Having just celebrated the 20th anniversary of our business life together, Stuart and I have found ourselves spending some time of late thinking about what our legacy will be.
Don’t get me wrong, we’re not planning on going anywhere, but as businesses grow and change the role of founders inevitably changes too and it’s just as important to plan for that as it is to plan for any other business activity.
Founders hold the DNA of a business – it started it’s life as their baby, born of their passion and inspiration. But just as a real baby grows and increases in independence, so does your ‘business baby’, and if you keep it tied too tightly to your apron strings you rob it of the chance to achieve it’s full potential. Sure it might dance with some unlikely suitors at times during its adolescence, but if you’ve instilled the right values along the way it will find it’s way to become a healthy adult.
We’re really fortunate at Icon Group to have an absolute abundance of founders. Every constituent business of the Group still has founders who are actively involved, and this ensures that we are always to tap into what the ‘true north’ of what that business’ activity is – the need that it was intended to fill, and the passion that went into creating the solution.
The value of a founder driven legacy was reinforced on Sascha and my recent trip to Paris. I know it may have seemed at face value that we were completely consumed by the fun and frivolity of fashion week (and let’s be real, there was plenty of that!), but at the same time it’s impossible not to recognise the important role that founder DNA and legacy plays in these luxury brands.
We had a great example of this when Louis Vuitton hosted us at the ‘family home’ at Asnieres, which has been maintained by LVMH post its acquisition of the brand. The house is a beautiful showcase of the brand, but is also home to the workshop where master craftsman still build the trunks which form the heart of the company’s DNA. The company has expanded into men’s and women’s ready to wear, jewellery, accessories and homewares, but has never forgotten its roots as a master packer – delivering solutions that allow people to safely transport the things that are most precious to them.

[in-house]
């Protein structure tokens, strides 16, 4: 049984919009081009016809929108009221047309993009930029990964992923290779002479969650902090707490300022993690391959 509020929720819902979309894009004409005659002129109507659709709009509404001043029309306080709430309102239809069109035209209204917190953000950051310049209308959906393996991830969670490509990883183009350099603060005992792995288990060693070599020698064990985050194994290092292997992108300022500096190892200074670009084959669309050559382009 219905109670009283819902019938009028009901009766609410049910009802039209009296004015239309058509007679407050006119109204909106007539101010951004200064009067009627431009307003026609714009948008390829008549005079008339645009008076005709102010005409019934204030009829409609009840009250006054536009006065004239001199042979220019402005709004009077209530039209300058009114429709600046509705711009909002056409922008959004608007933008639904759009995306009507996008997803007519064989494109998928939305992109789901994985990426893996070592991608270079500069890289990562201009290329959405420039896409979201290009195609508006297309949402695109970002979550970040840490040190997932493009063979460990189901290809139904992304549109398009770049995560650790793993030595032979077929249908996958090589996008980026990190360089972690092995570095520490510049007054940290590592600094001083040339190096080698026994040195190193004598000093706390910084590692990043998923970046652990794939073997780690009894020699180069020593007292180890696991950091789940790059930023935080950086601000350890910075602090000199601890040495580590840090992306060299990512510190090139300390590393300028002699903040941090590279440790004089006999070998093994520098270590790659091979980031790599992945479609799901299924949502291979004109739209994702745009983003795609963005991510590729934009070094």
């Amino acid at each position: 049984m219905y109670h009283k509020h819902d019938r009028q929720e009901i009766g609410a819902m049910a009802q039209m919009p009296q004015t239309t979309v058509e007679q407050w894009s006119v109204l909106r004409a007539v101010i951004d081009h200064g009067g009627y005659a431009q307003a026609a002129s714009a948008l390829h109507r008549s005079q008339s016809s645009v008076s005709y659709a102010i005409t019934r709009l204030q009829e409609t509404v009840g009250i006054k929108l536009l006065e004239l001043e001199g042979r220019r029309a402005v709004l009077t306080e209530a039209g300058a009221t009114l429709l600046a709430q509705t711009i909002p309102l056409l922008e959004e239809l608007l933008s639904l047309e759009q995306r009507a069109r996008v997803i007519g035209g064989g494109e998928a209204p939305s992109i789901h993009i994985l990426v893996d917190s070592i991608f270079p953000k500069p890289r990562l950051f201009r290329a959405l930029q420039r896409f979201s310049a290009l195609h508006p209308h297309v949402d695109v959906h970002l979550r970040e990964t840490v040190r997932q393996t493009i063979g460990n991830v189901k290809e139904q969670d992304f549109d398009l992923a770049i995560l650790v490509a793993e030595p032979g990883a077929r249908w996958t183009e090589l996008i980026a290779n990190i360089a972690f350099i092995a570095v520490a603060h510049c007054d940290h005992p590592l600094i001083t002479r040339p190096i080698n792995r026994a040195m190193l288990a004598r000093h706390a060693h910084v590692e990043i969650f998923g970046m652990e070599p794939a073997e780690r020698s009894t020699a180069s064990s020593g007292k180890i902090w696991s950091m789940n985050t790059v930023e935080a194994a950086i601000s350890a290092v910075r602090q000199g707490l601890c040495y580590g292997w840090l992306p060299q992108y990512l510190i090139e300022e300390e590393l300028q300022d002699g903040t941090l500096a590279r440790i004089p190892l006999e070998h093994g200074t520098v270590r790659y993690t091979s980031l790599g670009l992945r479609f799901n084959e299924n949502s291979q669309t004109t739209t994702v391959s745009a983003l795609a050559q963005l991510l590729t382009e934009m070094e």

This is both a differentiator and a driver, and the founder legacy lies heavy in the air. The large number of millennial employees learning the craftsmanship that has stood the test of time for generations is a strong indicator that the founder DNA holds firm, regardless of the change in ownership of the core business.
It can be really challenging for founders to step away from the day to day management of the business – handing your baby over someone else to raise can be tough! – but at the same time, it’s a minority of founders who have the discipline to stick with the ongoing requirements of execution of the vision without getting distracted by the shiny objects that inevitably present along the way.
My recent Paris experiences have reinforced Stuart and my shared view that founder DNA is an extremely valuable business asset, and one that can shape a culture that lasts for generations past the personal involvement of the founder themselves. For two people who’ve always viewed our culture as our number one business asset, this has has crystallised the belief that our commitment to culture will ultimately be our legacy.
How do we deliver on that? We think it’s via a mix of leadership and inspiration – sharing the lessons we’ve learned along the way so that others don’t have to leave some of the flesh on the fence that we have, but also continuing to stretch and challenge the business in terms of what’s still possible. In terms of tangible actions, this has led to the formation of the Iconic Women program earlier this year, and some other soon to be announced initiatives.
Founder DNA is clearly an asset if handled and managed correctly, but clearly also has the potential to be appear on the opposite side of the ledger, as some high profile global founders have illustrated recently….
We all have the power to create our own legacy, but attention, energy and effort is required for it to be a successful one – not that dissimilar to building a business really!
And for fun, here’s a few more photos from the amazing Vuitton family home.